Two in five jobs in Newham under threat by automation
PUBLISHED: 10:00 01 April 2019
The rise in automation threatens more than two in every five jobs in Newham, new data from the Office of National Statistics (ONS) shows.
But the Confederation of British Industry (CBI) says new technology will create new and more technical jobs at the same time as making some obsolete.
The ONS figures reveal that 116,000 jobs in Newham, measured in 2017, could be partially or totally replaced by machines in the coming years.
That’s 45% of the occupations in the borough.
Only six per cent of those were at a high risk of being made obsolete—meaning the likelihood of them being replaced by machines is more then 70 per cent.
A further 65 per cent of the jobs were at medium risk—that’s between 30 and 70 per cent.
An ONS spokesperson said: “It is not so much that robots are taking over, but that repetitive tasks can be carried out more quickly and efficiently by an algorithm or a machine.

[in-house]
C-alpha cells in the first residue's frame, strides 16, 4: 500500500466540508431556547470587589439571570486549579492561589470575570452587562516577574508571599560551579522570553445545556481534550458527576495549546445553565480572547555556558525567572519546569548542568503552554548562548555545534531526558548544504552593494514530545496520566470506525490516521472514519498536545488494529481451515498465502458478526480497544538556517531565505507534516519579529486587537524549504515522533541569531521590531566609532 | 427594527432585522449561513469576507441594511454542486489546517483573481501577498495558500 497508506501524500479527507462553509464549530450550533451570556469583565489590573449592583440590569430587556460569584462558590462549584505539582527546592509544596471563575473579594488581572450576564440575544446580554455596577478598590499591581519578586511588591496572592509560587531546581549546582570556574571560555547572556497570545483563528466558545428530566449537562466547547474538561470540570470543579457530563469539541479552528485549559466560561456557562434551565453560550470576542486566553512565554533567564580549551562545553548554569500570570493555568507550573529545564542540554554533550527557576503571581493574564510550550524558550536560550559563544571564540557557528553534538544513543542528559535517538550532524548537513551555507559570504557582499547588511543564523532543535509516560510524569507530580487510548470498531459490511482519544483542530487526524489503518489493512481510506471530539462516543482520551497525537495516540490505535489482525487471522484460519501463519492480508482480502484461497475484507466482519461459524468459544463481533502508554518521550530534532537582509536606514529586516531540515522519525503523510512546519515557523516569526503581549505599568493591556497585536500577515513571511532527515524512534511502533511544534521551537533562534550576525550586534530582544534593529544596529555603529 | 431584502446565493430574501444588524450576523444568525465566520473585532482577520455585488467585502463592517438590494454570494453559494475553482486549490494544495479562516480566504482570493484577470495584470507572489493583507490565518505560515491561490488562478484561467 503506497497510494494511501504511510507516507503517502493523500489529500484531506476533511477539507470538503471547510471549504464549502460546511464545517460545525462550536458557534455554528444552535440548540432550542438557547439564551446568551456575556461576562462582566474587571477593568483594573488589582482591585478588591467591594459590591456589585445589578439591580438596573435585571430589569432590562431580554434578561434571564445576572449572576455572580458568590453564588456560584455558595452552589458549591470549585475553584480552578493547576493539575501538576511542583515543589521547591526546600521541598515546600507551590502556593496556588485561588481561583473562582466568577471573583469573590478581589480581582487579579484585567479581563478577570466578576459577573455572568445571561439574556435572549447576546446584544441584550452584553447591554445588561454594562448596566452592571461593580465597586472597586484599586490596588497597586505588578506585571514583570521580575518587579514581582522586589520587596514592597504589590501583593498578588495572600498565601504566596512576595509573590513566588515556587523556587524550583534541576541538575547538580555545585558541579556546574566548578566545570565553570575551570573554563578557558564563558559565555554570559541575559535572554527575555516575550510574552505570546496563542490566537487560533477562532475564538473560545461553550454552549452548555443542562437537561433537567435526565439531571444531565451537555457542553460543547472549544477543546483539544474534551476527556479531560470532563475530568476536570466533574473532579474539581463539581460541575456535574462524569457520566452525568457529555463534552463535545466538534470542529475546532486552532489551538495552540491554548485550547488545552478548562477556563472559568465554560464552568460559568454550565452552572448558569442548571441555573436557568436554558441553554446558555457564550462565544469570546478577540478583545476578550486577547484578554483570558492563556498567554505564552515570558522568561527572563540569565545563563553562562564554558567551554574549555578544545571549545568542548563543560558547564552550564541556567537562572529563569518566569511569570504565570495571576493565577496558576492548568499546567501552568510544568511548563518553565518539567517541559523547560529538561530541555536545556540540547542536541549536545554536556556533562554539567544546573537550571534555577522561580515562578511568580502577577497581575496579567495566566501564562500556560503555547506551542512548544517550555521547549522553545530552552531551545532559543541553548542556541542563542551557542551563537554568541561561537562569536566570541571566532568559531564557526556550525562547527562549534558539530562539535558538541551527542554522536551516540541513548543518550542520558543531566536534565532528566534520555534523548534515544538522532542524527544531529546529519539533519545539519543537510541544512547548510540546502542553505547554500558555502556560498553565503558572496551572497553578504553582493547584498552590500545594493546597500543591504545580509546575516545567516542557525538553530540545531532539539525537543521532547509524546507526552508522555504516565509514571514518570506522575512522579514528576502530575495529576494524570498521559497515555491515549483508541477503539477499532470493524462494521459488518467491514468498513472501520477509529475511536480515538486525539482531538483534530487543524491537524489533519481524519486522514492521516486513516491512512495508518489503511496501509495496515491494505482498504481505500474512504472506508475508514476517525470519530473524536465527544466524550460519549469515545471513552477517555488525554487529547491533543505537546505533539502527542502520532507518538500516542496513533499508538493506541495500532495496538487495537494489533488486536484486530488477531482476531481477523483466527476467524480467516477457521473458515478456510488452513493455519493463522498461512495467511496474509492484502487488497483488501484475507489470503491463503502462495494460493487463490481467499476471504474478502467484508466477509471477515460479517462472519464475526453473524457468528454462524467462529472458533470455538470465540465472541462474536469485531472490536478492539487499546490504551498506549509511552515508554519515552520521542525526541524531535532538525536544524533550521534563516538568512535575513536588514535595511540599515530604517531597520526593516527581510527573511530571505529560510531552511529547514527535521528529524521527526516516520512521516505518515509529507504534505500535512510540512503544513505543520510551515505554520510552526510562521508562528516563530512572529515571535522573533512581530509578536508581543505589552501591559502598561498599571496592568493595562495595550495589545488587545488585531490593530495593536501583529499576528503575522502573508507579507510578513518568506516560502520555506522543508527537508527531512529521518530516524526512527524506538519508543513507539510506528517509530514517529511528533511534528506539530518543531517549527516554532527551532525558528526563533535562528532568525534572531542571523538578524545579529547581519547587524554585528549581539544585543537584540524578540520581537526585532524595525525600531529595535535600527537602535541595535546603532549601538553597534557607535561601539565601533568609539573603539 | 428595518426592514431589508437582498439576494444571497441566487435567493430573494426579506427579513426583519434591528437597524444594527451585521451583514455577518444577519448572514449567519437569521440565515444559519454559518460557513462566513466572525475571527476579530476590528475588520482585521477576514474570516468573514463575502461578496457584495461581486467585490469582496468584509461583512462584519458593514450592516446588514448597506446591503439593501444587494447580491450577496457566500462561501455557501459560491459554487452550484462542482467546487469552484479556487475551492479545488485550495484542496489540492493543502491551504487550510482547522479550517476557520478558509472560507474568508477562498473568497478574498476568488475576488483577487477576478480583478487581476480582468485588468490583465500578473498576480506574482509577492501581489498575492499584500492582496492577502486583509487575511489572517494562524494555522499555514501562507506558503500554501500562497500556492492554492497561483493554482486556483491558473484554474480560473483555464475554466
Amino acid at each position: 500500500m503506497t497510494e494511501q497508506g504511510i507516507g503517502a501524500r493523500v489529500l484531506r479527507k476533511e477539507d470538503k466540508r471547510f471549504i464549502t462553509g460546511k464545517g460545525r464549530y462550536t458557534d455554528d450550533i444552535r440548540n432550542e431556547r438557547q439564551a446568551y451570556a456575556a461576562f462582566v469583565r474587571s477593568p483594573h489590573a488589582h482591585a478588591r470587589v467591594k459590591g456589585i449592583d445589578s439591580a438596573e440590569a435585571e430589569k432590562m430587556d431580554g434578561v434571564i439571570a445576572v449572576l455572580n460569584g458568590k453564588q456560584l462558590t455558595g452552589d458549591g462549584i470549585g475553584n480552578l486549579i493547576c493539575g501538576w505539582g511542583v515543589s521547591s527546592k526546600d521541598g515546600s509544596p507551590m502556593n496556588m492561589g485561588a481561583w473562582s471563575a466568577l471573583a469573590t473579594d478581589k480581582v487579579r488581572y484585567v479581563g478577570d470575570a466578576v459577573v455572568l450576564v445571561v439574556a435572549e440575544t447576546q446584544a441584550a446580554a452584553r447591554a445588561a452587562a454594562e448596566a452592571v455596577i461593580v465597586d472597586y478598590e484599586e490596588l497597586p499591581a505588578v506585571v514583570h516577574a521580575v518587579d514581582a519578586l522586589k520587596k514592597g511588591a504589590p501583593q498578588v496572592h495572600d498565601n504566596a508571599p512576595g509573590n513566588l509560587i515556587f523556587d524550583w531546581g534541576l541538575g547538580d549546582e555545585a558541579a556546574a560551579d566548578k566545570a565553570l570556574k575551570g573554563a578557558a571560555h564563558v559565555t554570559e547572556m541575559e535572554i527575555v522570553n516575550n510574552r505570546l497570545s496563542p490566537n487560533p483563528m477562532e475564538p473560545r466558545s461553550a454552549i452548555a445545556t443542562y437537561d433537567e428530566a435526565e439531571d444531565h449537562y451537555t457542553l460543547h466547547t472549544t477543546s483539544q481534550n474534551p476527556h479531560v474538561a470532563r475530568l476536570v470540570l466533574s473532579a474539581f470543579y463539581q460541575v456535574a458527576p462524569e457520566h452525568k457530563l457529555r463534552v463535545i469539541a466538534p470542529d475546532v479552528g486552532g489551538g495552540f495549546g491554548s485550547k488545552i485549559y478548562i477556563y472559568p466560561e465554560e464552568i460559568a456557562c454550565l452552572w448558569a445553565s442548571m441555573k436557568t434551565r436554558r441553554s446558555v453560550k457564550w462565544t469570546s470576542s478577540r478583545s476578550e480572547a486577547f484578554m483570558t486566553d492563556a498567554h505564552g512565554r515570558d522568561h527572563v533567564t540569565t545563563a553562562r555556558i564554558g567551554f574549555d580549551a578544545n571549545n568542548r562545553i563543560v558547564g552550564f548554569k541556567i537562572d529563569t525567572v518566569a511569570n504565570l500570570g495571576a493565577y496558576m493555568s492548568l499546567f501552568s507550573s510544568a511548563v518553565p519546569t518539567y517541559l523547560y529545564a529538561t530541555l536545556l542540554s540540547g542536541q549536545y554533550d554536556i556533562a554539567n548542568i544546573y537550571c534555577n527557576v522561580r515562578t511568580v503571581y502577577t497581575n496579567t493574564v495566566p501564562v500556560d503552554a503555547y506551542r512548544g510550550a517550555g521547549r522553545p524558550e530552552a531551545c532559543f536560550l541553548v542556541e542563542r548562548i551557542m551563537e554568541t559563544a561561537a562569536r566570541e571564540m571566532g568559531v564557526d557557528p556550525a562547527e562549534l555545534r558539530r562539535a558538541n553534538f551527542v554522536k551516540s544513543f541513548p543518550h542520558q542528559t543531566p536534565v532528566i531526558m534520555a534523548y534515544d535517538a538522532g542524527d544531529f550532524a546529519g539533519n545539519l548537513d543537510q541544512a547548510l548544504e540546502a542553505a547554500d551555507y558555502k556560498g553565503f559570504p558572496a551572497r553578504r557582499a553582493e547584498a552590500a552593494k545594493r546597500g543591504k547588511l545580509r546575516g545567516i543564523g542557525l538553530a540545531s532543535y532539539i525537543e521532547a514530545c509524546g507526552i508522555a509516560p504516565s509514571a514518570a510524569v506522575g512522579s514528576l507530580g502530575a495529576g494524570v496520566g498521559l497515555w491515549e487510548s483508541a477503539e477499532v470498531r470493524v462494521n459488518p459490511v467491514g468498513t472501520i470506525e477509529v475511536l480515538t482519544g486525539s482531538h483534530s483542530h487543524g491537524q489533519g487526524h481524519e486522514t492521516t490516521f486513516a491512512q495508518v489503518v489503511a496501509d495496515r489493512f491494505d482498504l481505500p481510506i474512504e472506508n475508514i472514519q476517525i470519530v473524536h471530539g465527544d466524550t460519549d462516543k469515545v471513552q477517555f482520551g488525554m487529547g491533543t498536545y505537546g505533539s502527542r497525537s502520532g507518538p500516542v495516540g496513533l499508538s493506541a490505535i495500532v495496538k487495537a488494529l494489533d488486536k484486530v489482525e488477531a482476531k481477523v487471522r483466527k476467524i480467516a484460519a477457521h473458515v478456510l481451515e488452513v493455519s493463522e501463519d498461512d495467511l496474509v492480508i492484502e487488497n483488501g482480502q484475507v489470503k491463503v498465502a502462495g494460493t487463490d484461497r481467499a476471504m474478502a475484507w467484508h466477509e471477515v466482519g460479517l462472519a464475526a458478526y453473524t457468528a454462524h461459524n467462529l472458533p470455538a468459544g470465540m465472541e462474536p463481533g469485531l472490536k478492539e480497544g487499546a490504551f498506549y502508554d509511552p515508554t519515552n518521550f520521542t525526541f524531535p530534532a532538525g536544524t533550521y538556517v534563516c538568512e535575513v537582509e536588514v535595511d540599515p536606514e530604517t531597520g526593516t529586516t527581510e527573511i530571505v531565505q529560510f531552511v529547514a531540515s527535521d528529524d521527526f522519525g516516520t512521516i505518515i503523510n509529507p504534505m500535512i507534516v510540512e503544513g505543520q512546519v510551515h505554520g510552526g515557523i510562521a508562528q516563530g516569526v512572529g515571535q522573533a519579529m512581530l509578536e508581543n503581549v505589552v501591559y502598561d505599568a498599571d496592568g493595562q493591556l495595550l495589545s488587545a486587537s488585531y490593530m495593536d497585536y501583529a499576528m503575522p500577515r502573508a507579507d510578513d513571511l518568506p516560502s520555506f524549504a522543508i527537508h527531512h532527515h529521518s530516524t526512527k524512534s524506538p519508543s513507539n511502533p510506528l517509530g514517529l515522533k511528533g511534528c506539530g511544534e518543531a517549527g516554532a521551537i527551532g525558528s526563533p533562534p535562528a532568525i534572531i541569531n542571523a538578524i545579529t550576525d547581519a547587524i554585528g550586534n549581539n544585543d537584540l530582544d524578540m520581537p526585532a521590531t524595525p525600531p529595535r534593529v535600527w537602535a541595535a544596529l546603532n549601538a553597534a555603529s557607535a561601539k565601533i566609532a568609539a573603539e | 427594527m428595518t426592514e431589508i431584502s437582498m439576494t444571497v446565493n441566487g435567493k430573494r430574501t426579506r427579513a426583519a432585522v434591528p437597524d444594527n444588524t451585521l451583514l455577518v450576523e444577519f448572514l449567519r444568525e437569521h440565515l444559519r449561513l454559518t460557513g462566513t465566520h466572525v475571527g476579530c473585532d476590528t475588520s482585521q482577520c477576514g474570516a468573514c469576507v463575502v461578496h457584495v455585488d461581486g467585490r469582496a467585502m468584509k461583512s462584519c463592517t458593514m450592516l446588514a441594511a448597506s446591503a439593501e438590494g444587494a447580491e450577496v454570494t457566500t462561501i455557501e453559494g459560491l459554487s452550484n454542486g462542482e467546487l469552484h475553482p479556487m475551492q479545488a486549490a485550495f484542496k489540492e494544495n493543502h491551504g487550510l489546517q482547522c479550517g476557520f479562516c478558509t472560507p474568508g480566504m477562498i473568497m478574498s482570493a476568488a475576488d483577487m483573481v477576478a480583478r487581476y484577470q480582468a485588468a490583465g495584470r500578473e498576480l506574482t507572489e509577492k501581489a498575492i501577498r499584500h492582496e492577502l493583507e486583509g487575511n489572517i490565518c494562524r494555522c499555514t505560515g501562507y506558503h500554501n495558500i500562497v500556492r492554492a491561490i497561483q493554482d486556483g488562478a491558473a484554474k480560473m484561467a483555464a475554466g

“The risk of automation tends to be higher for lower-skilled roles for this reason.”
Felicity Burch, the CBI’s director of innovation and digital, said technology is predominantly putting jobs held by women, and low-skilled occupations, at risk.
She said: “The picture is complicated, as ONS’s own analysis shows that some of the roles most at risk of automation saw a boost in recent years.
“Furthermore, we know that the more businesses invest in new technology, the more likely they are to create new roles.
“If we are to capture the benefits, there are two fundamental things to get right—encouraging further investment and making sure that people have the digital skills they need to get the new jobs that the future will bring.”
The ONS analysed the jobs of 20 million people across England in 2017 and found that 7.4% were at high risk of being replaced.
And 70% of the roles at high risk of automation are currently held by women.
People aged 20 to 24 years old are most likely to be at risk of having their job replaced, and low-skilled occupations, like waiting or shelf stacking, face the highest risk.
Jobs requiring higher qualifications, such as medical practitioners and higher education teachers, are less susceptible to computerisation.
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